Liberty and the Left
Freeman editor Sheldon Richman has published a sympathetic overview of left-libertarianism in The American Conservative. (Yes, a magazine with the word "conservative" in its name has run an article celebrating the fusion of two alternatives to conservatism. The political spectrum isn't as linear as it sometimes seems.) This isn't the "liberaltarianism" of Brink Lindsey and Will Wilkinson; it's both further left and more anti-statist than that. It isn't the collectivist anarchism of Bakunin either (though that's been praised in The American Conservative too), or the "left-libertarian" Lockeanism of Michael Otsuka. It's these guys:
These passages—the first by independent scholar Kevin Carson, the second by Auburn University philosophy professor Roderick Long—read as though they come not from libertarians but from radical leftists, even Marxists. That conclusion would be only half wrong: these words were written by pro-free-market left-libertarians. (The preferred term for their economic ideal is "freed market," coined by William Gillis.)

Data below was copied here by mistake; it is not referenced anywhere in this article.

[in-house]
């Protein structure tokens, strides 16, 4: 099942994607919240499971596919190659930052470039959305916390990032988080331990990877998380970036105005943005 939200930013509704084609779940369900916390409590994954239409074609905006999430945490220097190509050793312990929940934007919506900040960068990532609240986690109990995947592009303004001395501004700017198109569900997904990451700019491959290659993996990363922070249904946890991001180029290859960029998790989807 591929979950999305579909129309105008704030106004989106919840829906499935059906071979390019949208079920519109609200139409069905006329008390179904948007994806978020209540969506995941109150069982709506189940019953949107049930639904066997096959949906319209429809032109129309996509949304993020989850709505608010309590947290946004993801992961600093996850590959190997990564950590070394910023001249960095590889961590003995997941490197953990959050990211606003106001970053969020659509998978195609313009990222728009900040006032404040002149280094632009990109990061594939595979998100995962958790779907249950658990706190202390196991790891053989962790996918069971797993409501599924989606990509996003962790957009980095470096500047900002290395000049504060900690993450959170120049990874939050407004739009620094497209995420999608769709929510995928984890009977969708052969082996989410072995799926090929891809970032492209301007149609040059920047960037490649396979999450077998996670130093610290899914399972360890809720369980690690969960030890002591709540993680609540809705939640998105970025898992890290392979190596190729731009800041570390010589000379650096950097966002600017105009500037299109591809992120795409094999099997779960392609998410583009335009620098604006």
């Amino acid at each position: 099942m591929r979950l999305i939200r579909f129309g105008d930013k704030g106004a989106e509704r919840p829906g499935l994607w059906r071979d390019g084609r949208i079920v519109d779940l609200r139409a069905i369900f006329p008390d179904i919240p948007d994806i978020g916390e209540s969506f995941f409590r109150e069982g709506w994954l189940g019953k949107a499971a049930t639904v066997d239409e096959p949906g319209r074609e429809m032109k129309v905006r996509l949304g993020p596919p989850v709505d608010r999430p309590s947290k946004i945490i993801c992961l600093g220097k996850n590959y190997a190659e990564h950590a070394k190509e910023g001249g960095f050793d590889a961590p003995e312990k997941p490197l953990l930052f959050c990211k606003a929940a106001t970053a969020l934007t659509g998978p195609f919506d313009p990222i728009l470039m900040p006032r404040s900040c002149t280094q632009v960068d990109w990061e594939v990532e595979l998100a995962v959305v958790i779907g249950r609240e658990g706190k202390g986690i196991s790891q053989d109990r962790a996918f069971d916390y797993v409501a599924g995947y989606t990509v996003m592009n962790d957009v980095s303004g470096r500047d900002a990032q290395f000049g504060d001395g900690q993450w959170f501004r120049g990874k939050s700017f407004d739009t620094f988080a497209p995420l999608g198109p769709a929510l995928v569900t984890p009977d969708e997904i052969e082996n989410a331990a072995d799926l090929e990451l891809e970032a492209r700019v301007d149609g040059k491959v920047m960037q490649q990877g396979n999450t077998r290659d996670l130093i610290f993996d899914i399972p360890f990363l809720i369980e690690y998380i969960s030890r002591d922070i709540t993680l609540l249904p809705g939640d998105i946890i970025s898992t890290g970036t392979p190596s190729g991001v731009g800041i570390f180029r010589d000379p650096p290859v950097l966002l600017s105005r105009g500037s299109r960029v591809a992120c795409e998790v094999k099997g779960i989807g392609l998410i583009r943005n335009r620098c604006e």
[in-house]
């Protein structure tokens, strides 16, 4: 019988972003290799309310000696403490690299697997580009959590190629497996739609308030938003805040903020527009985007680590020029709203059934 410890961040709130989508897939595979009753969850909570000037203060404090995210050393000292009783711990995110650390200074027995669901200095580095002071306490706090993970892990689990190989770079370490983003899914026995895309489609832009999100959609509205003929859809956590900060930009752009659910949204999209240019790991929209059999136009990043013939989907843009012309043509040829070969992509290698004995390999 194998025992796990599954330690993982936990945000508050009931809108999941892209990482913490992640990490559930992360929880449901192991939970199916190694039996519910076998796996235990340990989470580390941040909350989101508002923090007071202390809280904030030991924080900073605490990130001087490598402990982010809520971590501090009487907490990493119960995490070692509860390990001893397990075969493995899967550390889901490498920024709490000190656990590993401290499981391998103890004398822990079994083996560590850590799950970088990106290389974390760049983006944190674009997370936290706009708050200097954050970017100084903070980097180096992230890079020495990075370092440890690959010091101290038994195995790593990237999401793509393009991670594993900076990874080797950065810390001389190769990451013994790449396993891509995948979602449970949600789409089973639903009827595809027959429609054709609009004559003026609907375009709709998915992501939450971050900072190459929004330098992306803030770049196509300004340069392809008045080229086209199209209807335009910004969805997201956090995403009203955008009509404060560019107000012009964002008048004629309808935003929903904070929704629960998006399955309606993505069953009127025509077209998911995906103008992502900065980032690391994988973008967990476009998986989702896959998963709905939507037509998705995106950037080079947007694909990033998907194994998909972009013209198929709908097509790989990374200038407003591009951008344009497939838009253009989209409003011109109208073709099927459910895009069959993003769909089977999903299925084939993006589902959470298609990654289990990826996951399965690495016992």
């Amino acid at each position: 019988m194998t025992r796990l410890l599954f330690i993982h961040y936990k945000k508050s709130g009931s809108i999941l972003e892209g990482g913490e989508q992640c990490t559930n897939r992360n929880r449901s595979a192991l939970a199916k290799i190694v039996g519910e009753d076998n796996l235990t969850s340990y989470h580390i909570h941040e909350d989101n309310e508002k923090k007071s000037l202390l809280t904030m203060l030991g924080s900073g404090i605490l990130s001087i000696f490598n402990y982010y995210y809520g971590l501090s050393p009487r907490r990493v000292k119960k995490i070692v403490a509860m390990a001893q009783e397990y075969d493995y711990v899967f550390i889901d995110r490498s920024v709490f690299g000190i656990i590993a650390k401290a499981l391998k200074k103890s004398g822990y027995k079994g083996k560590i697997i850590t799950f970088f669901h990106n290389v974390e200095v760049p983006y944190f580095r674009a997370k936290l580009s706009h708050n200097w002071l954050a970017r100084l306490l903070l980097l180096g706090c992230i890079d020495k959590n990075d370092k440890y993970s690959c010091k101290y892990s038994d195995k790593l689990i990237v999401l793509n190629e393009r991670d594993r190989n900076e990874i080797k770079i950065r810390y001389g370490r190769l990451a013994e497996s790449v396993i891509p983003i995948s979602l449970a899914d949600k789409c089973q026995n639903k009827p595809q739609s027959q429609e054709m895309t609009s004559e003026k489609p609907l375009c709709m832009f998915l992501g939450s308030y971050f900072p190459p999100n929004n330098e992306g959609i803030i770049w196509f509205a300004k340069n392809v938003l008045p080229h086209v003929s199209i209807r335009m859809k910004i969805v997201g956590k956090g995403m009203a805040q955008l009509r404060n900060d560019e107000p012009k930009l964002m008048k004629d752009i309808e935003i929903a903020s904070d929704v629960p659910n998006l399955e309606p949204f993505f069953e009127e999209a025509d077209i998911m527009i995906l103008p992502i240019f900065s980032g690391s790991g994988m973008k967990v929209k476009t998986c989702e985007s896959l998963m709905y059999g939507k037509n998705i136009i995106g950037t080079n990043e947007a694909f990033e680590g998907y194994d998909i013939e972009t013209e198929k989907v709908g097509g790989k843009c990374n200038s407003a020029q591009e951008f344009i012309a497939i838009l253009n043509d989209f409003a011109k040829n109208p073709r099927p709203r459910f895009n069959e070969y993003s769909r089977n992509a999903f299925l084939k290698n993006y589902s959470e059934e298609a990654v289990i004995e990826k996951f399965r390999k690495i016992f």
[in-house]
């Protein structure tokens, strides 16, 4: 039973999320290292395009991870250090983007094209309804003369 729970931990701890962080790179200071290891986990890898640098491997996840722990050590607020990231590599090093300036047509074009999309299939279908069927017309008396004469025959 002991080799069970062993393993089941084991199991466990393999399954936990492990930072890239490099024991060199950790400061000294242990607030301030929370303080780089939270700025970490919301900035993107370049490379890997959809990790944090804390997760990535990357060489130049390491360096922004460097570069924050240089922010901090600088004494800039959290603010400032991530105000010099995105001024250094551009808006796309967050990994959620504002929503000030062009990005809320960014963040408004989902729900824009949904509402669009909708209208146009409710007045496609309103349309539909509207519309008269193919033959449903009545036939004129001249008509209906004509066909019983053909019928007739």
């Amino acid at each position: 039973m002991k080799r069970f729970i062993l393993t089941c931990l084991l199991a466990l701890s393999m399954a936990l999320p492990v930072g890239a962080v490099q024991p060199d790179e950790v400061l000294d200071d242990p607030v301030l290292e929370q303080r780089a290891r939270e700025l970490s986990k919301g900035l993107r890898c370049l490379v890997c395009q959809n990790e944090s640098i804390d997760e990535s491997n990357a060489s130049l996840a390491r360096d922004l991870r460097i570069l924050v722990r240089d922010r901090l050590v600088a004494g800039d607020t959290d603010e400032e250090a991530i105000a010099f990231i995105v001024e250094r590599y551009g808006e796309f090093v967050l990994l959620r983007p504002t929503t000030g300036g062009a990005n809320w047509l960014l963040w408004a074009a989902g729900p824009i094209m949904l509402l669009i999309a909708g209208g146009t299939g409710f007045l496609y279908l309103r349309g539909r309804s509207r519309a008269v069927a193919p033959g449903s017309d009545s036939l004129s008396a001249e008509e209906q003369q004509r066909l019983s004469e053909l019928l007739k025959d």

These authors—and a growing group of colleagues—see themselves as both libertarians and leftists. They are standard libertarians in that they believe in the moral legitimacy of private ownership and free exchange and oppose all government interference in personal and economic affairs—a groundless, pernicious dichotomy. Yet they are leftists in that they share traditional left-wing concerns, about exploitation and inequality for example, that are largely ignored, if not dismissed, by other libertarians. Left-libertarians favor worker solidarity vis-à-vis bosses, support poor people's squatting on government or abandoned property, and prefer that corporate privileges be repealed before the regulatory restrictions on how those privileges may be exercised. They see Walmart as a symbol of corporate favoritism—supported by highway subsidies and eminent domain—view the fictive personhood of the limited-liability corporation with suspicion, and doubt that Third World sweatshops would be the "best alternative" in the absence of government manipulation.